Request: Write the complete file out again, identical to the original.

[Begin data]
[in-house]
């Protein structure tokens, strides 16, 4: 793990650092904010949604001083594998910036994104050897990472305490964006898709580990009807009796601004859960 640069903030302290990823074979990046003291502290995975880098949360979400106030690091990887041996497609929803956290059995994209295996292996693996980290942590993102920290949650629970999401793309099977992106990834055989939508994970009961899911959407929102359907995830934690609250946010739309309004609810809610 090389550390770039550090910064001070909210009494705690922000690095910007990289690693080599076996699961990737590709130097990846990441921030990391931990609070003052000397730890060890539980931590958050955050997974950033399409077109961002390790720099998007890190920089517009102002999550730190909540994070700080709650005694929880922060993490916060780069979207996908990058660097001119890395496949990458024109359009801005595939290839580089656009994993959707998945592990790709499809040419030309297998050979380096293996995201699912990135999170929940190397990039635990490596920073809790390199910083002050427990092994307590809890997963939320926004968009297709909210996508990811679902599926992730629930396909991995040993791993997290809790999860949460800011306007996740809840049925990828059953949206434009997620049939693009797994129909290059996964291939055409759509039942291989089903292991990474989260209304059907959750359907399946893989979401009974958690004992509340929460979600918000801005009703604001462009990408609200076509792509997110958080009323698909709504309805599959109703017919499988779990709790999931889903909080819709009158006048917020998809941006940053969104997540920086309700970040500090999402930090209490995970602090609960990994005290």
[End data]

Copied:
[in-house]
């Protein structure tokens, strides 16, 4: 793990650092904010949604001083594998910036994104050897990472305490964006898709580990009807009796601004859960 640069903030302290990823074979990046003291502290995975880098949360979400106030690091990887041996497609929803956290059995994209295996292996693996980290942590993102920290949650629970999401793309099977992106990834055989939508994970009961899911959407929102359907995830934690609250946010739309309004609810809610 090389550390770039550090910064001070909210009494705690922000690095910007990289690693080599076996699961990737590709130097990846990441921030990391931990609070003052000397730890060890539980931590958050955050997974950033399409077109961002390790720099998007890190920089517009102002999550730190909540994070700080709650005694929880922060993490916060780069979207996908990058660097001119890395496949990458024109359009801005595939290839580089656009994993959707998945592990790709499809040419030309297998050979380096293996995201699912990135999170929940190397990039635990490596920073809790390199910083002050427990092994307590809890997963939320926004968009297709909210996508990811679902599926992730629930396909991995040993791993997290809790999860949460800011306007996740809840049925990828059953949206434009997620049939693009797994129909290059996964291939055409759509039942291989089903292991990474989260209304059907959750359907399946893989979401009974958690004992509340929460979600918000801005009703604001462009990408609200076509792509997110958080009323698909709504309805599959109703017919499988779990709790999931889903909080819709009158006048917020998809941006940053969104997540920086309700970040500090999402930090209490995970602090609960990994005290």